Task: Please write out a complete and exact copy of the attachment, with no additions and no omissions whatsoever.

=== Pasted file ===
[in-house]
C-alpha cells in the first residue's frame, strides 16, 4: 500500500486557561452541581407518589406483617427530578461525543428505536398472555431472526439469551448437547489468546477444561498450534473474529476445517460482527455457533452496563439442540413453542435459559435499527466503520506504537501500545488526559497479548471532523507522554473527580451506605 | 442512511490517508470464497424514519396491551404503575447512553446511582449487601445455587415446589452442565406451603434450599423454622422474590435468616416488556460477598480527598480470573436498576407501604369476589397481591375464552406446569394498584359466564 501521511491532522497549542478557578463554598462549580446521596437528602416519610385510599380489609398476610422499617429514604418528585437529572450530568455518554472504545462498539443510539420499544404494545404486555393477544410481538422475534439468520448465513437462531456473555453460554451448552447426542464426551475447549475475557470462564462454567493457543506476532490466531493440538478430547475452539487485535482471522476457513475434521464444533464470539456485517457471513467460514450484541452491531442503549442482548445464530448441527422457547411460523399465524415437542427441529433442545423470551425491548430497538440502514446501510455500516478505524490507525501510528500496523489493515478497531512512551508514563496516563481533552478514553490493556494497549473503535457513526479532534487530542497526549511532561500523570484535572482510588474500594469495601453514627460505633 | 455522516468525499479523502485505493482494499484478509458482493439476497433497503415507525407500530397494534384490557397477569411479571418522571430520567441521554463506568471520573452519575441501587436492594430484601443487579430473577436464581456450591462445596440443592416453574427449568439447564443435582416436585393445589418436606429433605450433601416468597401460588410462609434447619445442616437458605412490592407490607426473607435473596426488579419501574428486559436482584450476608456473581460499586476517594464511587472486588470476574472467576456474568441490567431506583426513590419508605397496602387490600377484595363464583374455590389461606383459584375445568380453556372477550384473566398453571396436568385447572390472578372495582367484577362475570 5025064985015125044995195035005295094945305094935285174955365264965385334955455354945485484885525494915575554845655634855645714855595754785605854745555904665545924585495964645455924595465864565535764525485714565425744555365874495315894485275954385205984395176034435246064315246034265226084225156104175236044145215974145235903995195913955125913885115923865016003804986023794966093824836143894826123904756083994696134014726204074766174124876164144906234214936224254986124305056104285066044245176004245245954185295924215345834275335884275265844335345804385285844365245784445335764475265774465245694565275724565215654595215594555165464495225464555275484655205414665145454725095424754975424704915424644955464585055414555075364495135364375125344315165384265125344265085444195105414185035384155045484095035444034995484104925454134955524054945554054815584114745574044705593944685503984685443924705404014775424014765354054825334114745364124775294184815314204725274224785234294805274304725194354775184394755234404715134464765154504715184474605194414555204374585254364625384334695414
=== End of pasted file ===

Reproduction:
[in-house]
C-alpha cells in the first residue's frame, strides 16, 4: 500500500486557561452541581407518589406483617427530578461525543428505536398472555431472526439469551448437547489468546477444561498450534473474529476445517460482527455457533452496563439442540413453542435459559435499527466503520506504537501500545488526559497479548471532523507522554473527580451506605 | 442512511490517508470464497424514519396491551404503575447512553446511582449487601445455587415446589452442565406451603434450599423454622422474590435468616416488556460477598480527598480470573436498576407501604369476589397481591375464552406446569394498584359466564 501521511491532522497549542478557578463554598462549580446521596437528602416519610385510599380489609398476610422499617429514604418528585437529572450530568455518554472504545462498539443510539420499544404494545404486555393477544410481538422475534439468520448465513437462531456473555453460554451448552447426542464426551475447549475475557470462564462454567493457543506476532490466531493440538478430547475452539487485535482471522476457513475434521464444533464470539456485517457471513467460514450484541452491531442503549442482548445464530448441527422457547411460523399465524415437542427441529433442545423470551425491548430497538440502514446501510455500516478505524490507525501510528500496523489493515478497531512512551508514563496516563481533552478514553490493556494497549473503535457513526479532534487530542497526549511532561500523570484535572482510588474500594469495601453514627460505633 | 455522516468525499479523502485505493482494499484478509458482493439476497433497503415507525407500530397494534384490557397477569411479571418522571430520567441521554463506568471520573452519575441501587436492594430484601443487579430473577436464581456450591462445596440443592416453574427449568439447564443435582416436585393445589418436606429433605450433601416468597401460588410462609434447619445442616437458605412490592407490607426473607435473596426488579419501574428486559436482584450476608456473581460499586476517594464511587472486588470476574472467576456474568441490567431506583426513590419508605397496602387490600377484595363464583374455590389461606383459584375445568380453556372477550384473566398453571396436568385447572390472578372495582367484577362475570 5025064985015125044995195035005295094945305094935285174955365264965385334955455354945485484885525494915575554845655634855645714855595754785605854745555904665545924585495964645455924595465864565535764525485714565425744555365874495315894485275954385205984395176034435246064315246034265226084225156104175236044145215974145235903995195913955125913885115923865016003804986023794966093824836143894826123904756083994696134014726204074766174124876164144906234214936224254986124305056104285066044245176004245245954185295924215345834275335884275265844335345804385285844365245784445335764475265774465245694565275724565215654595215594555165464495225464555275484655205414665145454725095424754975424704915424644955464585055414555075364495135364375125344315165384265125344265085444195105414185035384155045484095035444034995484104925454134955524054945554054815584114745574044705593944685503984685443924705404014775424014765354054825334114745364124775294184815314204725274224785234294805274304725194354775184394755234404715134464765154504715184474605194414555204374585254364625384334695414